12 June 2012
Latest news from our Shapwick Heath National Nature Reserve in Somerset, where the UK's first breeding pair of great white egrets have sucessfully raised three chicks.
Natural England confirmed the UK’s first successful breeding attempt by great white egrets at their Shapwick Heath reserve in Somerset on the 31st May. A second chick was confirmed by reserve staff a couple of days later.
Over the weekend, staff on the reserve saw a third youngster near the nest, which is buried deep in the reedbed and under constant watch by a team of volunteers and visitors. The other two young were also observed taking their first flights over the adjacent reedbeds and have now been joined by the fully fledged third sibling.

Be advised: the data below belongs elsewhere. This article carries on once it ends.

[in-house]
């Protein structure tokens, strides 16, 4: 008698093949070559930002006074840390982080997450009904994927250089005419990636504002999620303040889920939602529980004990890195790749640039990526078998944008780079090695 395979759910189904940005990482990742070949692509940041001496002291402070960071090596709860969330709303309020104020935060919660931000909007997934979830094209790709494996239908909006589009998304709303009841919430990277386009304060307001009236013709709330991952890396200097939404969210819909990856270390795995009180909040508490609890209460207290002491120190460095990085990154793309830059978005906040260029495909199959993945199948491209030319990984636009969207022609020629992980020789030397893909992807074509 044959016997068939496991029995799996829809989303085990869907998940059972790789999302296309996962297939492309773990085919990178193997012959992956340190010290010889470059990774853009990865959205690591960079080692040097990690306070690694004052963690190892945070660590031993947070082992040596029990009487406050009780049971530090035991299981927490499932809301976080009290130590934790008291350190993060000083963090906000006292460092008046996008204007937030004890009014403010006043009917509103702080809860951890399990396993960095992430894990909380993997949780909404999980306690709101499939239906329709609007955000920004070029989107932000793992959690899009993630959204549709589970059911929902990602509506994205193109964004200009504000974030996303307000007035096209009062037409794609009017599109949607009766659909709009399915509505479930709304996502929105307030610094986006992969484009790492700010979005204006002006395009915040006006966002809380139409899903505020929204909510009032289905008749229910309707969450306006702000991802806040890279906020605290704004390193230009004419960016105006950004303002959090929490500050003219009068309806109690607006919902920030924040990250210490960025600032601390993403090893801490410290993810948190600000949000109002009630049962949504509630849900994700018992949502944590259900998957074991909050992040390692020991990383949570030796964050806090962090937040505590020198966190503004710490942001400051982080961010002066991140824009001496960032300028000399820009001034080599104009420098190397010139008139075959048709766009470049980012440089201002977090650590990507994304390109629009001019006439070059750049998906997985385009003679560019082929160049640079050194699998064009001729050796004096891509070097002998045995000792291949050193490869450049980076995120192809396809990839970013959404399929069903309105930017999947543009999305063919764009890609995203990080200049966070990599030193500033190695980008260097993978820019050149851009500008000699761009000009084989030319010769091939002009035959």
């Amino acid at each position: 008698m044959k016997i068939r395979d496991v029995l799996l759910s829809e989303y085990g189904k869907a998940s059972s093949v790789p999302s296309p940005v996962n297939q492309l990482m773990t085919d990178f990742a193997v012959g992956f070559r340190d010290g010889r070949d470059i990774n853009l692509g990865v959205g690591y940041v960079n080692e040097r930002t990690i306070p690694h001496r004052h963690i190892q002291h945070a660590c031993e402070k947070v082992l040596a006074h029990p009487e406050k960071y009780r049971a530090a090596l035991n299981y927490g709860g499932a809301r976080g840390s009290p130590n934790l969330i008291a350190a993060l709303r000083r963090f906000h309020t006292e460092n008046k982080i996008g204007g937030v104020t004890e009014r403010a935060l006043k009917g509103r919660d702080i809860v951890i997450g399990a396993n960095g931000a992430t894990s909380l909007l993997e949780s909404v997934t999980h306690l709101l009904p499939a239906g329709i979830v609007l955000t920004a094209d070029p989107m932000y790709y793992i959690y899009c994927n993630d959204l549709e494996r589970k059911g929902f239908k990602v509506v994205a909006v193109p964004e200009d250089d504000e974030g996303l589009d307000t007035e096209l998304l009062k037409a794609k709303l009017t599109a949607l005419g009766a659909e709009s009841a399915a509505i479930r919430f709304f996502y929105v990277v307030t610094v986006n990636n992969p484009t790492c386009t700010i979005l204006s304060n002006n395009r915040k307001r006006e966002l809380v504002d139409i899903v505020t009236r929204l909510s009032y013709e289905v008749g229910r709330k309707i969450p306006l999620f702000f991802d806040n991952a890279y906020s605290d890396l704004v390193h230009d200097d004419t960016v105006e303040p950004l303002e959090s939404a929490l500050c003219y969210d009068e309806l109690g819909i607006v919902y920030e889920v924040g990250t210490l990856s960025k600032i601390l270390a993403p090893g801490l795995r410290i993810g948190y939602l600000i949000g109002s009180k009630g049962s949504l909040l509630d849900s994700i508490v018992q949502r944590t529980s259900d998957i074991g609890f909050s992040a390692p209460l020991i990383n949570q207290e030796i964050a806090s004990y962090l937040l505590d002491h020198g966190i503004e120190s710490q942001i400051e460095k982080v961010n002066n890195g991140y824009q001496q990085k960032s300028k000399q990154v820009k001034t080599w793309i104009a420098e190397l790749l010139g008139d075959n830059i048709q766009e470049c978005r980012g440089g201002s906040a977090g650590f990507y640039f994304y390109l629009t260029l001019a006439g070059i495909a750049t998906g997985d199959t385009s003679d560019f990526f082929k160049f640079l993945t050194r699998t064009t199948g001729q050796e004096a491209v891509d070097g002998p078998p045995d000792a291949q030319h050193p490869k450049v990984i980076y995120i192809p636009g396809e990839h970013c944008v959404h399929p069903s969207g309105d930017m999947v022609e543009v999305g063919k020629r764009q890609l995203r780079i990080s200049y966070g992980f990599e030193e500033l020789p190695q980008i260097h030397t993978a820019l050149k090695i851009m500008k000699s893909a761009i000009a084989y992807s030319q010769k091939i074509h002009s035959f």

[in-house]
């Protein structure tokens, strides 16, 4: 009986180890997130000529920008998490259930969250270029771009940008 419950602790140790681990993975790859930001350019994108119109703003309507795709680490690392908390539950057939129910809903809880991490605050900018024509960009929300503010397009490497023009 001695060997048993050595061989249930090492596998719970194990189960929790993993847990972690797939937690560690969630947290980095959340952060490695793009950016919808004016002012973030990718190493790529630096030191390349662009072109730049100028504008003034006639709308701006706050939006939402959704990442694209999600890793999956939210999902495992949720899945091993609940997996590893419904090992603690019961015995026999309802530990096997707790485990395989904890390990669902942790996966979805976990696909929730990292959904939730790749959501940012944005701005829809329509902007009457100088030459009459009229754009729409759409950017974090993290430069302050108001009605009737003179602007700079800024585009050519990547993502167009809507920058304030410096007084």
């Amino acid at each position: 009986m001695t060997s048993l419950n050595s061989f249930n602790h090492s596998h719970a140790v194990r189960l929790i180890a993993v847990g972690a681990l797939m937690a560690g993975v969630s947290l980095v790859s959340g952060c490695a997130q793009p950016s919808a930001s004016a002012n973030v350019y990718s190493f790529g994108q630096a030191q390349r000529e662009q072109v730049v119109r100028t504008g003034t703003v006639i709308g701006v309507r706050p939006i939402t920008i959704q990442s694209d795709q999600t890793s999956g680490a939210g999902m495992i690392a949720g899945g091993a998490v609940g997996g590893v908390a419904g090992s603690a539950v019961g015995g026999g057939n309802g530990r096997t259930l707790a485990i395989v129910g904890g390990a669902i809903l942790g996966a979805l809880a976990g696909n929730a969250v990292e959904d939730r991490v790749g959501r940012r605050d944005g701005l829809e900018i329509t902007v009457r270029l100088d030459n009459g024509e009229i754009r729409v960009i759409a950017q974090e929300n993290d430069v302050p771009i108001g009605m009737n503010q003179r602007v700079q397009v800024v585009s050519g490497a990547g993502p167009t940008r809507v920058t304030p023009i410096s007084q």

Simon Clarke, Senior Reserve Manager at Natural England’s Shapwick Heath reserve said; “These birds just keep surprising us, it’s tremendous. This is the first UK breeding record so we didn’t know really what would happen next or when. We knew the eggs could hatch over a number of days but the location of the nest, deep in the reed bed, has meant a waiting game – to confirm the first chick, then a second and now a third. Watching these birds take their first tentative flights around the reserve is just a joy.”
Simon added, “Our dedicated volunteers have done a brilliant job – with advice and support from the RSPB, they provided a 24 hour watch on the nest when eggs were suspected and latterly daylight monitoring to keep a look out for young chicks.”
The chicks mature quickly and those on Shapwick Heath are already almost the size of an adult, which can grow up to a metre. The wing span of an adult male is 155cm.